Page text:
yrl_highres_logo_optFor many of us, we grew up dancing from a very young age. As kids we turned up the music and started moving around in any which way to the rhythms we heard. As we got older the jams continued with Solid Gold in the 80s, the fly girls on In Living Color in the 90s, and later MTV’s Amp to catch the best electronica. A lot of us took our grooves from the living room to the underground clubs and stadiums to feel connected to the musical beats.

With each musical journey, the rhythms connected us further to something much larger than ourselves. Through dancing, we felt free, vibrant, and embraced. While we enjoyed the sights and sounds that took over us in the night clubs in our teens and 20s, at some point there was also a need for an environment that didn’t call for staying up until 3 a.m. (and beyond).

I know for me, it was having a baby that wanted to wake up at 6 a.m. with no concern for how late I was out. But it was more than just being tired. It was leaving with your clothes filled with club funk (a special blend of smoke, alcohol and who knows what from the dance floor). It was a DJ that didn’t even start until after midnight. While I still loved music, after my late 20s, the sparkle of the night started to dim.

Lucky for me, I found my replacement for movement with yoga. This was the true sparkle. I felt bright and alive again, more myself than ever. Not only did my body feel clear from the rhythms of moving, but my mind felt clearer than it ever had. No longer did I have to compromise to have a good time.

And now, music and dance can be added to the yoga experience. Violà — we knew from the instant that we stepped onto the yoga mat that musicians and yogis were made to be together. Both practices lead to a vibrant expansion of the mind, body and soul. Music deepens the awareness of one’s yogic flow and roots the asanas on an elevated plane.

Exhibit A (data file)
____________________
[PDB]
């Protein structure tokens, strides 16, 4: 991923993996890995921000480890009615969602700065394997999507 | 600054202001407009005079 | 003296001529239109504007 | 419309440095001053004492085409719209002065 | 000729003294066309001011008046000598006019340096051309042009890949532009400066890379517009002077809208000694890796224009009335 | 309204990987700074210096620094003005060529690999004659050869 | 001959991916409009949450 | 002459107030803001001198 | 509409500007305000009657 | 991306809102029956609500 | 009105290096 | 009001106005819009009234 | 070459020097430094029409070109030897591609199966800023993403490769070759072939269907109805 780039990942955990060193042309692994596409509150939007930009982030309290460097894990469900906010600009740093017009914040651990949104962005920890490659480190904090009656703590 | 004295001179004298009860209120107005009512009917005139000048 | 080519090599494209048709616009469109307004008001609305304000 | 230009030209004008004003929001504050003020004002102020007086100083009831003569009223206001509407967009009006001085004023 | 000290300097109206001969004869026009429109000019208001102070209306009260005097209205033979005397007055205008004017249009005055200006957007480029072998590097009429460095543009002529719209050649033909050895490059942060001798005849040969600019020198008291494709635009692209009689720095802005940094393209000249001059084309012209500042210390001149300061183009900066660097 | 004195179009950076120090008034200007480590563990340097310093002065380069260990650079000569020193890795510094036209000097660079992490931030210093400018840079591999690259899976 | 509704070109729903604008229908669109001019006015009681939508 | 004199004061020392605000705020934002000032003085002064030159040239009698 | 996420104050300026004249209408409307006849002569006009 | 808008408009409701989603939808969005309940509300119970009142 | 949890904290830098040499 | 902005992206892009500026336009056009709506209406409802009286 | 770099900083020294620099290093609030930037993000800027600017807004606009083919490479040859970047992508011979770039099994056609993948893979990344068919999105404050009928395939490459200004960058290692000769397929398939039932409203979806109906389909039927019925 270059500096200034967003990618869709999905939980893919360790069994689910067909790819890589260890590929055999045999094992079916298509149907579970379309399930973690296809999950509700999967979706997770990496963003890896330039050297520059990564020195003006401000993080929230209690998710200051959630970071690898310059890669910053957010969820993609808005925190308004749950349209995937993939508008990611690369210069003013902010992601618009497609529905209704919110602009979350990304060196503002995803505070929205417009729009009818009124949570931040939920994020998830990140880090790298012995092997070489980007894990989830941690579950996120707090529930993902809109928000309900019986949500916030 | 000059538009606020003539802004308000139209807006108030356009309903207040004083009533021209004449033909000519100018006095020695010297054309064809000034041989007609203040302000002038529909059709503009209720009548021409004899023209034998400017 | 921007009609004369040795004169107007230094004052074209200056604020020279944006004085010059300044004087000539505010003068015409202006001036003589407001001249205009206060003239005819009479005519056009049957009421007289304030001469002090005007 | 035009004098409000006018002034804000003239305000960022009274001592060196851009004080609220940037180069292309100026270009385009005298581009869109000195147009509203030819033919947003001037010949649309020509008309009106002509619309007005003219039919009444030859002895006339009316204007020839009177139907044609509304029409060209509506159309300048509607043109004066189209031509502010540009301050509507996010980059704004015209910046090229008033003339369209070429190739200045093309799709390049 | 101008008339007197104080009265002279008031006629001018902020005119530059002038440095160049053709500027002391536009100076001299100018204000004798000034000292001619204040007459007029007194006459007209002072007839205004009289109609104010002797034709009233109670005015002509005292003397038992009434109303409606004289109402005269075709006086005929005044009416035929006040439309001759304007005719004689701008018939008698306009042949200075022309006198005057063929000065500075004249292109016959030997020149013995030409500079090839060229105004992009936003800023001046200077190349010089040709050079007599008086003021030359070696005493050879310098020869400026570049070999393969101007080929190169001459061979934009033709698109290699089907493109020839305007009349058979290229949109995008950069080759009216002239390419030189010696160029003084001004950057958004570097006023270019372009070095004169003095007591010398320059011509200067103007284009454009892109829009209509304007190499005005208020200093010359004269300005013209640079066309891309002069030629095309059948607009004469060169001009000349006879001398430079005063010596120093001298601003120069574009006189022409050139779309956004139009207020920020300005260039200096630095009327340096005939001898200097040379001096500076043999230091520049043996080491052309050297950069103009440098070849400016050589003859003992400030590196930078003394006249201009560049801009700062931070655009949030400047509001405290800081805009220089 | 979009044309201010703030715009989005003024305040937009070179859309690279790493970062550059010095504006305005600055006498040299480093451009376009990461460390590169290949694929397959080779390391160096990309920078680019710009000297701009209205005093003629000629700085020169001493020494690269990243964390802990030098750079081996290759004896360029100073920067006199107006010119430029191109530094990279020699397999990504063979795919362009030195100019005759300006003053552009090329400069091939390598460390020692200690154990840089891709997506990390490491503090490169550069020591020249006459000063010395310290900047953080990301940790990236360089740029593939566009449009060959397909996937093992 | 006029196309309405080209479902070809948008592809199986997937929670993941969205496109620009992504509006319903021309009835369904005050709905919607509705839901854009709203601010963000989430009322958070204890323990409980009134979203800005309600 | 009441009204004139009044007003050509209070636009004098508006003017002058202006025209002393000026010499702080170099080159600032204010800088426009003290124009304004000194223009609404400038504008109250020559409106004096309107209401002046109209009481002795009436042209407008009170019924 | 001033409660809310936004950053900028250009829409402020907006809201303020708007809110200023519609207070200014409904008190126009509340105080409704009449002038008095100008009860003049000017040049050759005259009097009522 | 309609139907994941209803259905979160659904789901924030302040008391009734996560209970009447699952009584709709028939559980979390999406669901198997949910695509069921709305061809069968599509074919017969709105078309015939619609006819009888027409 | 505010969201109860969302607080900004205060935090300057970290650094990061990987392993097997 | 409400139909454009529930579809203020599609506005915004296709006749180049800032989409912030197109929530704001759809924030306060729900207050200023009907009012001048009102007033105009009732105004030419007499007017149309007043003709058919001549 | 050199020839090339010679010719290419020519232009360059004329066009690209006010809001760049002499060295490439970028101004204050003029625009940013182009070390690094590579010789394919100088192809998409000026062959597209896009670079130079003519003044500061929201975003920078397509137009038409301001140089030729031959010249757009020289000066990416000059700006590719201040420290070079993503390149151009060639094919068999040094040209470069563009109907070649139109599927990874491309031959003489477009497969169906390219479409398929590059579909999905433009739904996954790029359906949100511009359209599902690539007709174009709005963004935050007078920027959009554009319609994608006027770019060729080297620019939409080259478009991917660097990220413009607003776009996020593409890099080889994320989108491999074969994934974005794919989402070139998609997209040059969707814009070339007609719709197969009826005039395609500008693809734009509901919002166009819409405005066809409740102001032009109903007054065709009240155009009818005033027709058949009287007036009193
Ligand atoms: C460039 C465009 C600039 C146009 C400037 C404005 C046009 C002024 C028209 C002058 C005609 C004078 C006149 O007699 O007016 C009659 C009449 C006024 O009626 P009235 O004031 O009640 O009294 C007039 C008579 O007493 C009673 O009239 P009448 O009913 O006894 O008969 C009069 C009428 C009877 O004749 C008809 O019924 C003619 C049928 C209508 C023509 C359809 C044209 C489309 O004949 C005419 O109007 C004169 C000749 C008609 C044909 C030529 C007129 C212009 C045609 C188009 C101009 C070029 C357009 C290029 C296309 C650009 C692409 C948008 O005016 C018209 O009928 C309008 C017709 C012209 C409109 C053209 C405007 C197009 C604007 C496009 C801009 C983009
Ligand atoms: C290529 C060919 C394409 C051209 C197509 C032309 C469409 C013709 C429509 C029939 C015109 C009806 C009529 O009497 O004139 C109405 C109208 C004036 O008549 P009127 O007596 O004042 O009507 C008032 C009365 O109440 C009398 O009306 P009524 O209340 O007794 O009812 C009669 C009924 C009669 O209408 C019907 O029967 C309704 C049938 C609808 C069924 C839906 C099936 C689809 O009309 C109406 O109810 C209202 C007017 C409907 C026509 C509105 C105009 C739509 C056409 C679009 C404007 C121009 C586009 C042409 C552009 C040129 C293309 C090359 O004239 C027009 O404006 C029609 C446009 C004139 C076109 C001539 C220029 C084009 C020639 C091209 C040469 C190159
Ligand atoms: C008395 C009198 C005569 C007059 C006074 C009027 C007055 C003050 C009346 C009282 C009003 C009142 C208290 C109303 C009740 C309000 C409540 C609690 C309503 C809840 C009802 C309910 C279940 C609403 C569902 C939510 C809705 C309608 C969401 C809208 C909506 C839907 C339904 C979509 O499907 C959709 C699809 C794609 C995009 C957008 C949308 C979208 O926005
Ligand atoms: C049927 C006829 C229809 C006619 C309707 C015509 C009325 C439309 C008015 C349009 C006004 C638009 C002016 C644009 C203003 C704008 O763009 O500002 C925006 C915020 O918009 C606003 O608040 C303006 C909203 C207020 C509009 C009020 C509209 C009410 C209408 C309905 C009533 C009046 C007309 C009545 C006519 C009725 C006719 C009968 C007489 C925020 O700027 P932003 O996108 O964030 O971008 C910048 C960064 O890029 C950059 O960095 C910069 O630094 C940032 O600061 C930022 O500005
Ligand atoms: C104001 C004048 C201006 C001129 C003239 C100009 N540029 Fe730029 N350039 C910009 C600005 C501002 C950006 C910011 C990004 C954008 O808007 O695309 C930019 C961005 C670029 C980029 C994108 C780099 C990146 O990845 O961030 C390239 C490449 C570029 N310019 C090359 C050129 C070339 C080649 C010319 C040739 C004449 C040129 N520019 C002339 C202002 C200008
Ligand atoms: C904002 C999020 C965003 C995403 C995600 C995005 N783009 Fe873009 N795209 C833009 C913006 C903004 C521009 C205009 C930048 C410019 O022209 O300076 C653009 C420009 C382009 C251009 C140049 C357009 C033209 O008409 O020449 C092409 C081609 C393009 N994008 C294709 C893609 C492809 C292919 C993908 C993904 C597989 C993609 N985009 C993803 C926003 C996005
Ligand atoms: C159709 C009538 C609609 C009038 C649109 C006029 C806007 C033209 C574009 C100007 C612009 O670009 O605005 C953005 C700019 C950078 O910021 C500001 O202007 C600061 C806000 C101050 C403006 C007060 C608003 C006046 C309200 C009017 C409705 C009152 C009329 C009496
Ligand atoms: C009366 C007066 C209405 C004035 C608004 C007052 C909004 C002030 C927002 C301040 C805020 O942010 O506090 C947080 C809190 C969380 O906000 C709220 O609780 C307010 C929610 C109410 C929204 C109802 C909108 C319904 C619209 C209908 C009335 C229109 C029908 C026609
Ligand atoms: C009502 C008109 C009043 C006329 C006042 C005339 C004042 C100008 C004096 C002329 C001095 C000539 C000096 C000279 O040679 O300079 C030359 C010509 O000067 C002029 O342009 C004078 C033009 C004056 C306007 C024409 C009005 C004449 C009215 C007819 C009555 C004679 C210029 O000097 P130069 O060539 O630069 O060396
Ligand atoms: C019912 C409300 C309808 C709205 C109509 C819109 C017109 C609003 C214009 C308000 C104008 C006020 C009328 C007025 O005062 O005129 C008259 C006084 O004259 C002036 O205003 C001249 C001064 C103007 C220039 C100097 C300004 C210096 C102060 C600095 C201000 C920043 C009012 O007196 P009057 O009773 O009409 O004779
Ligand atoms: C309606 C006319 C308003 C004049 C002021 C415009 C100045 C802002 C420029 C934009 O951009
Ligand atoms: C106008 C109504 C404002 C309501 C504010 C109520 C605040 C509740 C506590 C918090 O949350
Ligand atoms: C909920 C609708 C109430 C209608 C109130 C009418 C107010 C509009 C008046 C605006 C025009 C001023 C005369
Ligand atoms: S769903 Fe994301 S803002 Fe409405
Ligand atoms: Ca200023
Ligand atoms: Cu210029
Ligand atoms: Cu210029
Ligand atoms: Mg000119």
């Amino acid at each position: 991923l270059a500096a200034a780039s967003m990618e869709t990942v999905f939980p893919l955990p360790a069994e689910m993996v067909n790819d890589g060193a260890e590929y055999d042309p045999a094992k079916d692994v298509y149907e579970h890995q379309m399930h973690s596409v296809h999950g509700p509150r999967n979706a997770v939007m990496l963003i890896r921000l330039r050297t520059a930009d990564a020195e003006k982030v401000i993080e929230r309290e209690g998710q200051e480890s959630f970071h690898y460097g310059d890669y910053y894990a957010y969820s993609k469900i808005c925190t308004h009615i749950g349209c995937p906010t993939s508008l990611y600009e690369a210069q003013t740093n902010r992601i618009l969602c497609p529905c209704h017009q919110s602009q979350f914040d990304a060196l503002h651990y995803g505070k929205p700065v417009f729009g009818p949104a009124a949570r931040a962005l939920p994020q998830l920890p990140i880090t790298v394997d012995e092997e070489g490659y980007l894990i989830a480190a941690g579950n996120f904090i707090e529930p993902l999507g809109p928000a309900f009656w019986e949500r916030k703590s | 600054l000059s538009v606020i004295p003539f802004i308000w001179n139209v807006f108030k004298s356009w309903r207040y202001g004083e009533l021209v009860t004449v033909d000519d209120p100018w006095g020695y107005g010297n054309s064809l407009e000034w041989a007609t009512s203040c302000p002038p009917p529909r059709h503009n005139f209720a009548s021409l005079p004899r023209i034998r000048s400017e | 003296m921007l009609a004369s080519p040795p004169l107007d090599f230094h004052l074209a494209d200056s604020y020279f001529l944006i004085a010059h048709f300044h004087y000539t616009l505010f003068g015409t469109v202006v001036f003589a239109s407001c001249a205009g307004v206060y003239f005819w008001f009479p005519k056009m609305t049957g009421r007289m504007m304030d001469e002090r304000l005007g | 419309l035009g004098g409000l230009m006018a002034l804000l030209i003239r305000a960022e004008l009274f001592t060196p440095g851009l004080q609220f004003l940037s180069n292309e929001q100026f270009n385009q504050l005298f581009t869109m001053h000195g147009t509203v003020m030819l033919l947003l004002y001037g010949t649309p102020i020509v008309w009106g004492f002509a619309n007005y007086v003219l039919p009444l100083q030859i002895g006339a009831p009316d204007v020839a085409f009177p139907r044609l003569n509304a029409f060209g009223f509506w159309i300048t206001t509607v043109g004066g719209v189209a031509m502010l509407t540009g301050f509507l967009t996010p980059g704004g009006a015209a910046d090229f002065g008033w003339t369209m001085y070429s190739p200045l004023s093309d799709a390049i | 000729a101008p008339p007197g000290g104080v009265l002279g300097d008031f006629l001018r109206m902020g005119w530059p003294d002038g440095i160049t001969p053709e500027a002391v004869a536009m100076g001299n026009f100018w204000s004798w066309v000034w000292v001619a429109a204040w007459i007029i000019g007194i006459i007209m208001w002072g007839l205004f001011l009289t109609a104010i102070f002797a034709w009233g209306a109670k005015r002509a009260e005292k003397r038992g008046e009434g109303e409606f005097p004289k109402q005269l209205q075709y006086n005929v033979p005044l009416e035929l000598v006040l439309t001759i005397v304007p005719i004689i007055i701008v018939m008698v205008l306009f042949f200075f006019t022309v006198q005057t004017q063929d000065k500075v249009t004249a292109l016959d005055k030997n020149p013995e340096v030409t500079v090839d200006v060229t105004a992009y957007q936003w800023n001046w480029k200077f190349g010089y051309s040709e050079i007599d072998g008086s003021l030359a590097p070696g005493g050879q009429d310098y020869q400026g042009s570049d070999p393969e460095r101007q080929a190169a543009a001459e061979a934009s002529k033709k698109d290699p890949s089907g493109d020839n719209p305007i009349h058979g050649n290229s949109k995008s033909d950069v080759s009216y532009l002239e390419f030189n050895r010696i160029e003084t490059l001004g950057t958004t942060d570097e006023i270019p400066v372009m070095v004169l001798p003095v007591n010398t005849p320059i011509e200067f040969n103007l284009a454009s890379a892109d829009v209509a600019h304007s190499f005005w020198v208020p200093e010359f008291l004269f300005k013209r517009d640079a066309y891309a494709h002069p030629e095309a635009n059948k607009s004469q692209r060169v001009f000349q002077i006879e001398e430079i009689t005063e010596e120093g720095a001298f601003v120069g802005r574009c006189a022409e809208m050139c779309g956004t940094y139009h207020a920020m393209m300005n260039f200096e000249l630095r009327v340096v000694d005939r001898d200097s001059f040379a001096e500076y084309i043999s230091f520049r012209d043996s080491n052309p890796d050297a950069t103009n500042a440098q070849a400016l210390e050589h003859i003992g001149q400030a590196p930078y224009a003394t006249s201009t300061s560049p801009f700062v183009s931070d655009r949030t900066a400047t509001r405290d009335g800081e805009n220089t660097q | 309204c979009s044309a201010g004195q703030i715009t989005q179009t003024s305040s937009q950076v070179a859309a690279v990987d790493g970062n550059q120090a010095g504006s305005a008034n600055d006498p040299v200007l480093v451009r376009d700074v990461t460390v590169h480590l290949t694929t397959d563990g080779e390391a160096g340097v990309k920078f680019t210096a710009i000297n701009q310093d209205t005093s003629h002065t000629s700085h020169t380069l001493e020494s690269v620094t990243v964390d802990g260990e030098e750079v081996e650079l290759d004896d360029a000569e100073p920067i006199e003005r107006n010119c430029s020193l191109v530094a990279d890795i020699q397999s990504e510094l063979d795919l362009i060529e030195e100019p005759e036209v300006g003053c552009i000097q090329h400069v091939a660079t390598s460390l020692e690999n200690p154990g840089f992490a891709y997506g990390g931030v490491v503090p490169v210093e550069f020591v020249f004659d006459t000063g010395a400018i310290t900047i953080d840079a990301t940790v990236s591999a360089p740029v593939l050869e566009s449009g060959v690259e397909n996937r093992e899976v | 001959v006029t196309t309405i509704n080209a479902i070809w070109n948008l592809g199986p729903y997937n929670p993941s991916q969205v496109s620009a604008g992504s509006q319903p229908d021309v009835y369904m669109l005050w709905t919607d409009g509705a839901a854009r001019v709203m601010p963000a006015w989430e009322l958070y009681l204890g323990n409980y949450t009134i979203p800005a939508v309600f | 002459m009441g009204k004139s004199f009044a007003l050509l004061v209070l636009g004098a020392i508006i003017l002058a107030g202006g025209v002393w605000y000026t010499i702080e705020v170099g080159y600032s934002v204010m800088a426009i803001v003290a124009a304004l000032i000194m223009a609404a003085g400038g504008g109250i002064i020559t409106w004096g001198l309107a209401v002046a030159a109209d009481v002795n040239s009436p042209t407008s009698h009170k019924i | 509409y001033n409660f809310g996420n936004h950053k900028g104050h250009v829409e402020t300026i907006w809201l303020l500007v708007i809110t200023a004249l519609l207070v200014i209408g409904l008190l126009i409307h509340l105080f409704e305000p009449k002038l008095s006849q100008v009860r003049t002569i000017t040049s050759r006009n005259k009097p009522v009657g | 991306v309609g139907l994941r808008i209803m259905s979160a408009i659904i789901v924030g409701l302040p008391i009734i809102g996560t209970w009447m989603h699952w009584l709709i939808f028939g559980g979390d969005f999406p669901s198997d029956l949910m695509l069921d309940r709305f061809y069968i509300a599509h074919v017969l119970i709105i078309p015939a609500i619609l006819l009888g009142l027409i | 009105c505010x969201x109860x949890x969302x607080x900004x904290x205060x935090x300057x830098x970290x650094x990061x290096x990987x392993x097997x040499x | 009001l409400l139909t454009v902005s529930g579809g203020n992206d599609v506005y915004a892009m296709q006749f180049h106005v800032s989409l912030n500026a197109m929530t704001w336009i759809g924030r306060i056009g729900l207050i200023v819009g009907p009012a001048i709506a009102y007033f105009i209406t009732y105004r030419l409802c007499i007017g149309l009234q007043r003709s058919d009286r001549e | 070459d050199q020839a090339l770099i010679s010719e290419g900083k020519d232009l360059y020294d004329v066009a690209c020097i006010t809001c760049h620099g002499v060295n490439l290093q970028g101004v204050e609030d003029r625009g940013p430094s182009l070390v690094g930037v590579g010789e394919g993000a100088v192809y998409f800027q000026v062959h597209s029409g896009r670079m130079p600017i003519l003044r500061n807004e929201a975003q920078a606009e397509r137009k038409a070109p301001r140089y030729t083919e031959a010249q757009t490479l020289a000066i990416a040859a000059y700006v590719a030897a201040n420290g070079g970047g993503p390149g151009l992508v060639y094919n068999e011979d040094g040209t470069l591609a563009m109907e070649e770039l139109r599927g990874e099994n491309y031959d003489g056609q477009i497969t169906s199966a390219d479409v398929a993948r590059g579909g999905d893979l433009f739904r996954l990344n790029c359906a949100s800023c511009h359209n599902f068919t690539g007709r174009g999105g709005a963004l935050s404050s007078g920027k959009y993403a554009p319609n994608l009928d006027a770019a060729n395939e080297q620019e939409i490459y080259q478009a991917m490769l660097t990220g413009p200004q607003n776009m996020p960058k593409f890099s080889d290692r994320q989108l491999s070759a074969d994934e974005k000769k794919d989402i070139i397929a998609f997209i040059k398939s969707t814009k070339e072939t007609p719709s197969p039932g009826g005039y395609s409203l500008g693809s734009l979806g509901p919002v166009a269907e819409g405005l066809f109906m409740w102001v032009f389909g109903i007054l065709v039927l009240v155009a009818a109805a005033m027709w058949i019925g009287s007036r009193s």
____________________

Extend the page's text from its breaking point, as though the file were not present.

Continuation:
More and more research is accumulating that shows music is actually good for your heart too. According to Health magazine, a 2011 Japanese study showed that listening to music may even lower your blood pressure by up to five points. Michael Miller, M.D., director of preventive cardiology at the University of Maryland Medical Center in Baltimore says, “I think there’s definitely a physiological effect going on, some sort of mind-heart connection.”

There is a mind-body link that yoga studios and yoga festivals around the country are seeing. We see our students opening up even more to their creative potential when these two are linked.

Yoga Rhythm Lounge was created from this blend of the music and yogic world. Every rhythm is hand picked to awaken, then stimulate, and balance your being. Drums, DJs, kirtan, strings and wind instruments paired with some of Tampa Bay’s finest yoga teachers take each person on a path to cultivate an inner fire and focus.

You don’t need to be the next dancer extraordinaire to join us. All you need is to love music, enjoy the journey that yoga takes you on, and be ready to join in this ecstatic experience we call Yoga Rhythm Lounge.

Sarah Lesch and Krystina Steffen are the creators behind Yoga Rhythm Lounge. For info on their upcoming Oct. 12 event and more, visit www.yogarhythmlounge.com and tickets can be purchased at Bella Prana during business hours too. Bella Prana is a yoga studio in Tampa, Florida that specializes in Flow Yoga, Hot Yoga, Power Yoga, Yin Yoga, Ashtanga, Meditation and private instruction.